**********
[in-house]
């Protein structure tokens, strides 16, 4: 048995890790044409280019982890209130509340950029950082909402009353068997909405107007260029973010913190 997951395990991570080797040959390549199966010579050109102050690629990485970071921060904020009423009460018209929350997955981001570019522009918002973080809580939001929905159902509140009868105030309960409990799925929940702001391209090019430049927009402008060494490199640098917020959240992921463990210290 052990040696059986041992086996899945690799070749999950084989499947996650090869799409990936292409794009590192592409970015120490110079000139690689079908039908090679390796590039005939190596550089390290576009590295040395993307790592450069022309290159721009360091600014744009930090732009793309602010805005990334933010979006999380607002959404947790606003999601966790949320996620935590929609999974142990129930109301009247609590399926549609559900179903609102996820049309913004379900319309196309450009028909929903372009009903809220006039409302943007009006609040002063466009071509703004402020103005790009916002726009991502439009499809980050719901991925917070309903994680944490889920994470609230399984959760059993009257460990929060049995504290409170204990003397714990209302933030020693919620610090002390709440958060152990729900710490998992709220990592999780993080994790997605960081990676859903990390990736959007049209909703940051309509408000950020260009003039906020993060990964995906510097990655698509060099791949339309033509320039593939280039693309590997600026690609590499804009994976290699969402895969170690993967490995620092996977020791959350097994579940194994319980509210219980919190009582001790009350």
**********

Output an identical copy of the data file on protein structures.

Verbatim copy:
[in-house]
């Protein structure tokens, strides 16, 4: 048995890790044409280019982890209130509340950029950082909402009353068997909405107007260029973010913190 997951395990991570080797040959390549199966010579050109102050690629990485970071921060904020009423009460018209929350997955981001570019522009918002973080809580939001929905159902509140009868105030309960409990799925929940702001391209090019430049927009402008060494490199640098917020959240992921463990210290 052990040696059986041992086996899945690799070749999950084989499947996650090869799409990936292409794009590192592409970015120490110079000139690689079908039908090679390796590039005939190596550089390290576009590295040395993307790592450069022309290159721009360091600014744009930090732009793309602010805005990334933010979006999380607002959404947790606003999601966790949320996620935590929609999974142990129930109301009247609590399926549609559900179903609102996820049309913004379900319309196309450009028909929903372009009903809220006039409302943007009006609040002063466009071509703004402020103005790009916002726009991502439009499809980050719901991925917070309903994680944490889920994470609230399984959760059993009257460990929060049995504290409170204990003397714990209302933030020693919620610090002390709440958060152990729900710490998992709220990592999780993080994790997605960081990676859903990390990736959007049209909703940051309509408000950020260009003039906020993060990964995906510097990655698509060099791949339309033509320039593939280039693309590997600026690609590499804009994976290699969402895969170690993967490995620092996977020791959350097994579940194994319980509210219980919190009582001790009350």